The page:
Ute Frevert, DVM, PhD - Interview

Lyme Disease Picture of Ute Frevert"As with malaria, we are planning to use in vivo imaging to better understand how Borrelia infects the nervous system and what kind of damage the spirochetes cause to the brain," she states.

"Many of the symptoms of people with a borreliosis history are attributed to chronic manifestation of the disease," she explains. "These symptoms may be due to inflammatory effects of the spirochetes leading to tissue injury. These chronic effects may remain long after the spirochetes are gone or in the presence of very low numbers of spirochetes. Thus, their origin may be difficult to correlate with the infection."

This study will focus on an animal model, utilizing mice and gerbils. "We are hoping to be able to establish an animal model that mimics the symptoms and pathology observed in human neuroborreliosis," Dr. Frevert says. "Existing murine models have been used extensively to study joint and heart disease frequently associated with human borreliosis.

"The small animal model has the enormous advantage of allowing us to directly observe the behavior of individual microorganisms in the host, at high resolution and in real time. Because our approach is invasive, i.e. requires surgical preparation of the animal, such studies cannot be conducted in humans."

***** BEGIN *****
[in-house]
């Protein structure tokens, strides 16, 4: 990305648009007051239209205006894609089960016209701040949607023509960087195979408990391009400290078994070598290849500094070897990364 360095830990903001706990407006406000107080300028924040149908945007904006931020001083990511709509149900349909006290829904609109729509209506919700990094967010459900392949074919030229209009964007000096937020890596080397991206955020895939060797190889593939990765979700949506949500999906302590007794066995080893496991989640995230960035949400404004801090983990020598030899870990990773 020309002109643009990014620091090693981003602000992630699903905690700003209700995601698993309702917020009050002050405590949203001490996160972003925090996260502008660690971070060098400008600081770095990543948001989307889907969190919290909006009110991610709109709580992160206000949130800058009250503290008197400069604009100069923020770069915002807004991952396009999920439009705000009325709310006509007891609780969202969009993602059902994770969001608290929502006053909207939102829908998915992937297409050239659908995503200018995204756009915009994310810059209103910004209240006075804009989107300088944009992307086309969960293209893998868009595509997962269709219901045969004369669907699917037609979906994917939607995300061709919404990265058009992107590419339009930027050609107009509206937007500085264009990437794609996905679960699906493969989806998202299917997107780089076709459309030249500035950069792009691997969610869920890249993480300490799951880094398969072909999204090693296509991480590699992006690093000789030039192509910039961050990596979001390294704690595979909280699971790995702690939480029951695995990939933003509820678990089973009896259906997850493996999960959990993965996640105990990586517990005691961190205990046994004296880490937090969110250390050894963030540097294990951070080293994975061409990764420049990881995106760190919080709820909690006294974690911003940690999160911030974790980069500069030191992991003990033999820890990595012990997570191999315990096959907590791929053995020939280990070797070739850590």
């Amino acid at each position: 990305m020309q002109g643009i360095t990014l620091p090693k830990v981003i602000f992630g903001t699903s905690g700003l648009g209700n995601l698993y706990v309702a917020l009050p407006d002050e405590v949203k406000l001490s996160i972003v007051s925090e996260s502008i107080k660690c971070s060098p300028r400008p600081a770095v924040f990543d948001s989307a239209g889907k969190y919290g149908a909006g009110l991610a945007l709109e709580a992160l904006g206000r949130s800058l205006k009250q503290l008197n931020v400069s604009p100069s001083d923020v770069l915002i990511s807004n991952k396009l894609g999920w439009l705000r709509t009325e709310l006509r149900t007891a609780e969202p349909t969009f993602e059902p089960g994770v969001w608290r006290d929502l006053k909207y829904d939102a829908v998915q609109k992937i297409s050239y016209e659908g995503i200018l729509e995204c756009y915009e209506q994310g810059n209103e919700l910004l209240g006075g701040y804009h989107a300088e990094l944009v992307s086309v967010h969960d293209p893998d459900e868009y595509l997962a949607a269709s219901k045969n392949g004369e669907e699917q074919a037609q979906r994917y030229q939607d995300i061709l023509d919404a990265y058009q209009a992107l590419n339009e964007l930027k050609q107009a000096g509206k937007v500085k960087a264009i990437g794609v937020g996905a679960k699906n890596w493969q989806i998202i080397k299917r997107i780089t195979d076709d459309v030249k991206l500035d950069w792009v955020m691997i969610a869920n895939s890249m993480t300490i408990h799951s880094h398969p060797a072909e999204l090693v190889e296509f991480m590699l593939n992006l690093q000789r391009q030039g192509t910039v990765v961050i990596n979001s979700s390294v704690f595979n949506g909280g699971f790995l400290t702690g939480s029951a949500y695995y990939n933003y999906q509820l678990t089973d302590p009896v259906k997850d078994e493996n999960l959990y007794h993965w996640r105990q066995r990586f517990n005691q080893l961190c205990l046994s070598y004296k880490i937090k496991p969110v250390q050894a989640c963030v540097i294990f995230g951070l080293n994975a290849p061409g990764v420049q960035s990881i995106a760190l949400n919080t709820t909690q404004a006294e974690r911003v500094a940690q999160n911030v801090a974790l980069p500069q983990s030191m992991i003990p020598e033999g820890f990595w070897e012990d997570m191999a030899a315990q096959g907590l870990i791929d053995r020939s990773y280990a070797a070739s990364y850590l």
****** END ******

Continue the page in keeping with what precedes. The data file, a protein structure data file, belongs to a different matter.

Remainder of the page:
Dr. Frevert believes that there is a great deal of information to be learned about Lyme disease. "Every microorganism has its own peculiarities," she says, "and this makes research in this field so fascinating. Depending on the mode of entry into the host, the route of dissemination, and the manifestation of the infection, infectious microorganisms have developed their specific strategies and molecular mechanisms for survival, for example by manipulating the immune system of the host or by hiding in privileged locations. Analyzing these tricks is intriguing."

From these intriguing tricks will come information that will assist the Lyme community as it moves forward in the search for better understanding of the disease and, ultimately, more effective treatments for patients.